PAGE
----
I would not say that I have something if someone else has it... so I wouldn't say that the boy has an apple in someone else's pocket (because then I would rather say that someone else has the apple, not the boy)...
Thus, the sentence must be referring to the boy's pocket (does that make sense?). And the possessive is not needed explicitly (I think).
Here DL is teaching us that in Italian you assume (unless otherwise stated) that clothes belong to the person who is wearing them. In this sentence the pocket therefore is assumed to belong to the boy and the otherwise needed his (= sua) is dropped.
If somebody is pointing with 'la mano' wearing 'il cappello' or washing 'la faccia' it is safe to assume it is that persons hand, hat and face. If he/she was pointing with a hand belonging to somebody else, etcetera, then that would have been clearly stated.
We don't normally add the possessive when it agrees with the subject and it can be easily deduced by the context. In some cases you may add it and it just sounds a bit redundant, in others it sounds wrong. Ex. Prende la bici e se ne va = he takes his bike and leaves; Prende la sua bici e se ne va = (still correct, but a bit redundant); Lei tiene una forchetta in mano = she has a fork in her hand ("nella sua mano" would be wrong); Mi lavo la faccia = I wash my face (of course it's my face, whose face should I be washing?)
I have worn someone else's jacket. Is it everything just assumed unless stated otherwise? This is a very hard thing for me to grasp after a life time of specifying everything. Im putting on my shoes. Im putting on shoes. This seems like more of a way of thinking about things than a language thing.
I'm not looking for a one to one correspondence, but this translation contradicts everything I've been taught about Italian possessives. My point is not that I think it should be translated "He as an apple in pocket", but that the original sentence should have been "Il ragazzo ha una mela nella sua tasca".
Out of curiosity, I tried a few examples on Google translate. It seems for a few things it is "in xxx" in Italian, while for others it's "nel xxx" or a variation of nel. Here are examples I tried: Lui ha una mela ..... (He has an apple...)
in tasca (in the pocket), in bottiglia (in the bottle), in mano (in the hand), in bocca (in the mouth), in frigo (in the fridge), in cucina (in the kitchen), in casa (in the house), in salotto (in the living room), in bagno (in the bathroom),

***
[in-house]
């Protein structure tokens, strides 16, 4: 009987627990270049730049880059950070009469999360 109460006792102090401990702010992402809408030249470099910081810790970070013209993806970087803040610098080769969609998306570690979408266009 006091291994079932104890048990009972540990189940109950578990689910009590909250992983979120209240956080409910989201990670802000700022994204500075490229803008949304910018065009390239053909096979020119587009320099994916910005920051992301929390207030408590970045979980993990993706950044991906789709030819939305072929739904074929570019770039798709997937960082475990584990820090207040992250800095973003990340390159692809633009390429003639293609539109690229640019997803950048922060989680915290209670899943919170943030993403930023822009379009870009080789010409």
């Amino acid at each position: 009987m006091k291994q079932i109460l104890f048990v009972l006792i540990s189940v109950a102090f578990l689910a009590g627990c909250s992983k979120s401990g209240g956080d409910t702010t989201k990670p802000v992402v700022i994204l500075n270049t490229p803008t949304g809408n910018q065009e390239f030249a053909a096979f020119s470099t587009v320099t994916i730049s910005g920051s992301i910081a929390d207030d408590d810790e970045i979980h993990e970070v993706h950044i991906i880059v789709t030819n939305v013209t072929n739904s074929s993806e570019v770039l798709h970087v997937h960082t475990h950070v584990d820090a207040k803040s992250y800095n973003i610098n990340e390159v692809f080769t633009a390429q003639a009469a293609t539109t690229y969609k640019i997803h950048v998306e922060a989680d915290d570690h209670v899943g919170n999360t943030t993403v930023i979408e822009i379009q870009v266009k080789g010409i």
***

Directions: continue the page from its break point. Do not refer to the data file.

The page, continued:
nel portafoglio (in the wallet), nella borsa (in the bag), nei pantaloni (in the pants), nel cappello (in the hat), nello stivale (in the boot), nella scarpa (in the shoe), nella tazza (in the cup), nell'orecchio (in the ear), nel culo (in the ass), nella stanza (in the room).
A native speaker weighed in on this in another thread and mentioned that Italians wouldn't ever use a possessive here because the verb implies "his pocket" or "your pocket" without another word to specify. It has less to do with grammar, and more to do with the way that it's just the way the phrase "in tasca" happens to be used in Italian.
That is really the concept of immersive teaching, I think--throw real examples at you, instead of grammatical explanations, and let the neural net in your brain start absorbing the models, without the distracting metadiscussions about models and reasons.
It is a more modern way to teach language, and one that duoLingo appears to embrace.
That is what I wrote and was marked wrong. I understand what everyone has been saying in the dialogue above, but it's really difficult when you have been lead to believe that adding these pronouns is so important, and then in other cases it can be dropped. It's hard to know when it is ok to do so and when it is not. It may be redundant, but I wonder if it is so grammatically incorrect to add sua tasca that it is marked wrong. I did however check this sentence with google translate and they too leave out sua.
I'm here to sing about how I've got brass "in tasca", and also "ho bottiglia".
Like "pen in hand", having something "in pocket" is a valid, if rarely used, English idiom, and makes sense in the limited context of the Italian text which is given, even if that is not the intended translation.
Thanks to the people here for clearing up the Italian side of things.
Lol just don't mention the rather less correct "ain't gonna use it" in the next line or so. Totally agree with you E_M_F. And I think exposure to idioms is totally necessary, but maybe Duolingo should just place an icon after the answer so that we understand that is why it is this way :)
Even though 'in pocket' is wrong English, I gave that as the answer, as there is no indication otherwise, & lost a heart :-( But the answer provided by DL was 'in a pocket'. Surely it should have been 'in una tasca' in that case. I beleive that 'nella sua tasca' or 'in sua tasca' would have been more appropriate.
Yes, some things may be idiomatic, and I think it's great that we're learning them. But like a previous poster mentioned, it would be helpful if there was either 1) some consistency in usage or 2) an explanation of the fact that this usage means the same thing as the previous sentence (earlier in the same practice session) that was written "in sua tasca"...
in another thread about this same issue just said it sounded weird. it (apparently) sounds like you are specifying a particular pocket out of many: so you could say nella tasca dei (?) pantaloni, to specify the pant pocket, but if its understood which pocket the person is talking about then "la" is not used
Please correct me if I'm mistaken, but I believe that both English phases are valid, with rather subtle difference in meaning. However if 'in tasca' so strongly implies 'his pocket' that we cannot translate without 'his' or ' the', what would be the Italian equivalent of 'in pocket'?